Platforms: Xbox 360, Xbox One, PS3, and PS4
Reviewed On: Xbox One
Developer: Rockstar North
This game was supplied by Rockstar for review purposes
Note: you can read my original rambling review of GTA V by clicking HERE. This re-review will purely be tackling the additions found in the new Xbox One/PS4 version of the game
Perspective is everything.
Replaying the newly released Xbox One edition of Grand Theft Auto V has been a bittersweet experience because it has confirmed the nagging doubt I’ve had in my head for around a year now; I scored the game too high when I first reviewed it. It’s a great game to be sure, but I’m not invested in the characters and the combat is clumsy and the driving is awkward and there’s a host of things that bug me. Hell, the writing isn’t even very smart, the once sharp and subtle sarcasm of GTA now hitting with all the subtlety of Thor’s hammer.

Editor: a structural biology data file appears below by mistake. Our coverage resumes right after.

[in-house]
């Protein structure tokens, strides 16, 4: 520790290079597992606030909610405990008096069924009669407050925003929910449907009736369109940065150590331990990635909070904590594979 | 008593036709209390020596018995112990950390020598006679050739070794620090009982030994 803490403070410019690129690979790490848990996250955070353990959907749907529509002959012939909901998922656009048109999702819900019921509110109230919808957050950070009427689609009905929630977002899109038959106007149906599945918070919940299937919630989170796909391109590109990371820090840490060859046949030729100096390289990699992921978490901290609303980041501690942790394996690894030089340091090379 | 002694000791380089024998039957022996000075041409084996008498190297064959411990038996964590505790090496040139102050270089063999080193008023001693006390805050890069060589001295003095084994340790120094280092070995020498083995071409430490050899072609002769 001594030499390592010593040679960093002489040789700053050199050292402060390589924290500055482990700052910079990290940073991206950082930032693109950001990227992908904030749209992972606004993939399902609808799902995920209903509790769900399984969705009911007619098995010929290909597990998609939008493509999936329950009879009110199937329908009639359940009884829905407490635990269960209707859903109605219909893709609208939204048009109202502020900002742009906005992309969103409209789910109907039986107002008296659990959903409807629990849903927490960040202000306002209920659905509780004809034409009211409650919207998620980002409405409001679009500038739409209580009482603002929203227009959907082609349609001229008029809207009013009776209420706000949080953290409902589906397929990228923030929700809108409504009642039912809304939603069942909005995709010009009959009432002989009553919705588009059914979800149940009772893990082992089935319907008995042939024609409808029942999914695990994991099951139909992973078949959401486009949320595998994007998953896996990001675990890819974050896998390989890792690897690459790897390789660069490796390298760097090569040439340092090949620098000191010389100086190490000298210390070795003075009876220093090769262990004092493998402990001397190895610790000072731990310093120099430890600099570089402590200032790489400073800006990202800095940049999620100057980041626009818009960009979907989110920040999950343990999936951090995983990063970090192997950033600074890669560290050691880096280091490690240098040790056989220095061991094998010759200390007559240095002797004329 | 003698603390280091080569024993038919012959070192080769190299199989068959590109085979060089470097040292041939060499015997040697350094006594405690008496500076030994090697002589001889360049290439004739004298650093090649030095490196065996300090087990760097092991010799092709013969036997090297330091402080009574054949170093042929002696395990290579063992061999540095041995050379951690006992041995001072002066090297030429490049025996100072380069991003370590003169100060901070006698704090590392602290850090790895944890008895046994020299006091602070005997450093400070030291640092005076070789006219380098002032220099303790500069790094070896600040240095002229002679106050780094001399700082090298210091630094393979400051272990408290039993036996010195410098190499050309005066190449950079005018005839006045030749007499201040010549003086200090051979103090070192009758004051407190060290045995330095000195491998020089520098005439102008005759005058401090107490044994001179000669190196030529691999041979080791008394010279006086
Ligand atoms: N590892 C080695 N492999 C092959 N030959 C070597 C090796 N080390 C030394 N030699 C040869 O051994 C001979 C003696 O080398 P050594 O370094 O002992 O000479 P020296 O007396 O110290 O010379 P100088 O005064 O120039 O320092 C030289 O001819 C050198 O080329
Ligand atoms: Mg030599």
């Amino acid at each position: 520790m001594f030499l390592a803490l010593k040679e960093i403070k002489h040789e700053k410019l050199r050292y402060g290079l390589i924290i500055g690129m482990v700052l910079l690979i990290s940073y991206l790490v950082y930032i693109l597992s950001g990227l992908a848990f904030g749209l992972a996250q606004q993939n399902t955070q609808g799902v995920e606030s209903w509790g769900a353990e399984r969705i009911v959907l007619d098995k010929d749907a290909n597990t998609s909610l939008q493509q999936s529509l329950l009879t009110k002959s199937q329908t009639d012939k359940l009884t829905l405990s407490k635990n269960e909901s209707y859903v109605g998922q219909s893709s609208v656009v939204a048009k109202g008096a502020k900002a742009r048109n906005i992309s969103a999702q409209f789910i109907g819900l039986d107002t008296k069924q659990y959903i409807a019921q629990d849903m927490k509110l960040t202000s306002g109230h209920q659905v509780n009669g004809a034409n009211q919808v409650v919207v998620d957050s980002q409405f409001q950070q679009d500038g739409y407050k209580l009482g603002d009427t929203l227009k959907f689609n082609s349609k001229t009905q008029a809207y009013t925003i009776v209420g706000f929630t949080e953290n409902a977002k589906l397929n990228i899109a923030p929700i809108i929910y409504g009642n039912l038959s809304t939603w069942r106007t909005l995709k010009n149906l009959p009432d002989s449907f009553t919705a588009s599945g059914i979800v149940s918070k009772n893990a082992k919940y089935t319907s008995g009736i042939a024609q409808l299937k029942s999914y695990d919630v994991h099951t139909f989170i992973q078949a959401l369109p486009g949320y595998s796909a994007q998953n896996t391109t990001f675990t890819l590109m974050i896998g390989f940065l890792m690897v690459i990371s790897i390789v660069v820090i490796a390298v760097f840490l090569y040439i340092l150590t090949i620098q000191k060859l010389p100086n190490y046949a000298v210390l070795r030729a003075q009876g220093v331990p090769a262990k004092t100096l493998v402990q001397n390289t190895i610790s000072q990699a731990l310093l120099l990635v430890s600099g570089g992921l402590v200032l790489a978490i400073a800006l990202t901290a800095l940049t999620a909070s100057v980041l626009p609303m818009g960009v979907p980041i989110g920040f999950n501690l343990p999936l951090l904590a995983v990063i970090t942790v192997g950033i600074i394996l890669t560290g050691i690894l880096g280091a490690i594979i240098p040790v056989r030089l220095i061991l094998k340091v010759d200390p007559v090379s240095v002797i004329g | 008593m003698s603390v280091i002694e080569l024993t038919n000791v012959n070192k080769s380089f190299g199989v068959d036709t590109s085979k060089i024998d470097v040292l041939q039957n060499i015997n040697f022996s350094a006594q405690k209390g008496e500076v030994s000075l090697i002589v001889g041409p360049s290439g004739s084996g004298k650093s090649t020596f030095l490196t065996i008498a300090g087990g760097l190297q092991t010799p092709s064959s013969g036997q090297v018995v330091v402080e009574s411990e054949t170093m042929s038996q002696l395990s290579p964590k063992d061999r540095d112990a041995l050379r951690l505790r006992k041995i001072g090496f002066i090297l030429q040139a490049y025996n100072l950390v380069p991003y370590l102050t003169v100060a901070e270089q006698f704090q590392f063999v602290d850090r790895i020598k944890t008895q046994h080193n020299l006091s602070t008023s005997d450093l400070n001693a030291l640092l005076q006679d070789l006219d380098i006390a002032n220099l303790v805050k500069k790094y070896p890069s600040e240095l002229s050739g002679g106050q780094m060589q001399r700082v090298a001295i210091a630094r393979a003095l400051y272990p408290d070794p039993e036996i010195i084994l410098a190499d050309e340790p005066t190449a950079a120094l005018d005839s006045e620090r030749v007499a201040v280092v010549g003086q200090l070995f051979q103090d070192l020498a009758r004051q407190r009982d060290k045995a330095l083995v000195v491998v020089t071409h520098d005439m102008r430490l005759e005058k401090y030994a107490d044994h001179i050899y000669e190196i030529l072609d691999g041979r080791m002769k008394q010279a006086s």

The truth, I guess, is that I gave into pressure. It was GTA V, and who wouldn’t rate it as high as the scoring system allowed? With so much time to reflect and this chance to replay it, I’d likely shave half a point off my original review. It might seem small and inconsequential to you, but to me that half point represents quite a lot. This new edition is a little trickier, though. It’s a better game all round on a technical level, but the major flaws that have nagged at me are still very much there. In short I don’t think my new, adjusted opinion has been shifted by this newer version of the game, despite some improvements. Regardless it remains one of the best gaming experiences around.
Perspective is everything.
The big change that needs to be talked about is the inclusion of a first-person view, a shocking design decision when one considers that the game was built from the ground to work in third-person. It also raises the fascinating question whether future Grand Theft Auto titles, or maybe even the inevitable Red Dead Redemption sequel, may feature first-person viewpoints. Being able to switch between third-person and first-person on the fly (it really is as simple as a button press) provides a perfect demonstration of how perspective really is everything. In first-person mode GTA V sometimes feels like a whole different game.